D.C. Forging Surveillance Network

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Darrell Darnell, head of the D.C. homeland security agency, said the city is doing what it can to respect privacy while improving public safety.
Darrell Darnell, head of the D.C. homeland security agency, said the city is doing what it can to respect privacy while improving public safety.
By Kevin Clark -- The Washington Post
By Mary Beth Sheridan
Washington Post Staff Writer
Thursday, May 1, 2008

The D.C. government is launching a system today that would tie together thousands of city-owned video cameras, but authorities don't yet have the money to complete the high-tech network or privacy rules in place to guide it.

The system will feature round-the-clock monitoring of the closed-circuit video systems run by nine city agencies. In the first phase, about 4,500 cameras trained on schools, public housing, traffic and government buildings will feed into a central office at the D.C. Homeland Security and Emergency Management Agency. Hundreds more will be added this year.

By making all those images available under one roof, officials hope to increase efficiency and improve public safety and emergency response. But civil libertarians and D.C. Council members say the network is being rushed into place without sufficient safeguards to protect privacy.

"The planning has been wholly lacking," said council member Phil Mendelson (D-At Large), chairman of the Committee on Public Safety and the Judiciary, who plans to hold a hearing on the project.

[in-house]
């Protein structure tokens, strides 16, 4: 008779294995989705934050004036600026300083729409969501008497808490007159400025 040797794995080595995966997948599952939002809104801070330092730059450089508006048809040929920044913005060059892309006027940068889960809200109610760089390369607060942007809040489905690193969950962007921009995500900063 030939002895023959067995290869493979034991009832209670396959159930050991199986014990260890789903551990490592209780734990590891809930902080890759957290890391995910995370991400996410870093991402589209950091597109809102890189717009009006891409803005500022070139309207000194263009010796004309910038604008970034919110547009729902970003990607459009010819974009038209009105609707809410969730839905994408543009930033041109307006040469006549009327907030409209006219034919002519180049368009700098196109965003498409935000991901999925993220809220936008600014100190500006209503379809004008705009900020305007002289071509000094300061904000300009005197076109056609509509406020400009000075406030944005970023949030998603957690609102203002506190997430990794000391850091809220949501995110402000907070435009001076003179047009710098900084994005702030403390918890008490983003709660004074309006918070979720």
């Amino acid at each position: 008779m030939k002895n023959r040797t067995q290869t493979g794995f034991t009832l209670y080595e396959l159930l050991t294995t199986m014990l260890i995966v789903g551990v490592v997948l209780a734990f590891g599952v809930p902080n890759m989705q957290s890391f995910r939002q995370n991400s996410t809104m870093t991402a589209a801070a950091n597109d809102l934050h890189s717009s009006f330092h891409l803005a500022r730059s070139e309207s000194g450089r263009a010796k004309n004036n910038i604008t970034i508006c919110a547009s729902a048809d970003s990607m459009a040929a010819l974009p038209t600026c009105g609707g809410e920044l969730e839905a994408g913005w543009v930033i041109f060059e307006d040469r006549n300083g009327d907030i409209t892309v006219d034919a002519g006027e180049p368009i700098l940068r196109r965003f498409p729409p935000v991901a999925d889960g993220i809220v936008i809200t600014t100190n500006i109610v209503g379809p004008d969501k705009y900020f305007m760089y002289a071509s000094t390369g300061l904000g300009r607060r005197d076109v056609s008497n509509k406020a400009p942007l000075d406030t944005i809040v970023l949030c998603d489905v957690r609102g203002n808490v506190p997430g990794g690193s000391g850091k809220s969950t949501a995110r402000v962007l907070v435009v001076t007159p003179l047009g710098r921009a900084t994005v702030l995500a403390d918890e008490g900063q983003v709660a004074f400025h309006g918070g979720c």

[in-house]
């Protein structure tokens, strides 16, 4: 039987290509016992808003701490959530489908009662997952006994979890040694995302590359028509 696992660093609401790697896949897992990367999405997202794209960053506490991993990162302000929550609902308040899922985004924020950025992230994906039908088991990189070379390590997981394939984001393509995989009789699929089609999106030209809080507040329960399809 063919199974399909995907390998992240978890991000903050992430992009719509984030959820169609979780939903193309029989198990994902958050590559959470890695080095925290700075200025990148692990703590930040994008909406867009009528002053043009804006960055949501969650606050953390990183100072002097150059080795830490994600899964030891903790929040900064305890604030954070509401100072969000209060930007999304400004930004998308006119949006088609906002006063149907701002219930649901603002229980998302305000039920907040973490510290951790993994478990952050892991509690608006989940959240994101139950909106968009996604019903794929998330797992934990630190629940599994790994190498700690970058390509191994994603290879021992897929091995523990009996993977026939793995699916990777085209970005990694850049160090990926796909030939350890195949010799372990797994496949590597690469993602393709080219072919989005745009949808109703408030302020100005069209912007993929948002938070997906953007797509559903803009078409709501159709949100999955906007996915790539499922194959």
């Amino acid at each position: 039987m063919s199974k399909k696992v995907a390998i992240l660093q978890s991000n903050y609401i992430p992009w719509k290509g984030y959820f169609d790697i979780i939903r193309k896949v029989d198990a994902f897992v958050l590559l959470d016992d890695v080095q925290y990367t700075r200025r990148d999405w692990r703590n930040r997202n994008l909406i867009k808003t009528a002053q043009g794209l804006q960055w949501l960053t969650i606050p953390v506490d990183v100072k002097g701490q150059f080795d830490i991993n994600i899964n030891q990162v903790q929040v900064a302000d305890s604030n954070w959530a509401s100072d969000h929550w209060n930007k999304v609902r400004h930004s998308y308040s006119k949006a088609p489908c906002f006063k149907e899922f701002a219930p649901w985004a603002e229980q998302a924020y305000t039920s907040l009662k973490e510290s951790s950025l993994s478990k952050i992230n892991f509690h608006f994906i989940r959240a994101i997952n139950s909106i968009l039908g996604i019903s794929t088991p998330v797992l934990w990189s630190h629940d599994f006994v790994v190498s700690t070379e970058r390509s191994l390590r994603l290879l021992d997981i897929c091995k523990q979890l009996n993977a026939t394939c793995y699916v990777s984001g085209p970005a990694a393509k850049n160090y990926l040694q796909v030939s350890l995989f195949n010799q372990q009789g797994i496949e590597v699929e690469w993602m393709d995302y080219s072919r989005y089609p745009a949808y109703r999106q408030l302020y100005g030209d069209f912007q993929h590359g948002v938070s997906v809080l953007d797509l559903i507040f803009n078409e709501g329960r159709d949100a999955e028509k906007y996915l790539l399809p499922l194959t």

With its vast reach, the system underscores how security cameras have multiplied since the Sept. 11, 2001, terrorist attacks. By this fall, the District will have installed about 5,600 closed-circuit cameras, about triple the number it had in 2001. Tens of thousands of other cameras have popped up at monuments, banks, stores and other places.

Elsewhere, New York has announced a network of 3,000 public and private cameras to protect Lower Manhattan. Chicago's emergency management office will soon have access to more than 6,000 cameras run by schools, police and other agencies.

The boom has been fueled by technological advances that make it easy to install cameras and search video. But U.S. cities -- and D.C. government agencies -- have varying rules on the cameras' use.

The D.C. attorney general's office is working on a policy to protect privacy rights, but it will not be completed by the system's launch, said Darrell Darnell, head of the city's homeland security agency. The agencies involved will follow their own rules in the meantime, he said. They vary on such matters as how long images are kept.

"We're doing everything we can, humanly possible, to make sure we are respecting the rights and privacy concerns" of residents and visitors, Darnell said.

Civil liberties activists and some politicians worry about abuse.

"The new system is excessive in scope, with absolutely no safeguards for individual liberties," said Corey Owens of the Constitution Project, a bipartisan nonprofit group that wrote to Mayor Adrian M. Fenty (D) expressing concern.

"Just to go forward without any real thought about byproduct effects and unintended consequences, I don't think is a good idea," said council member Mary M. Cheh (D-Ward 3).


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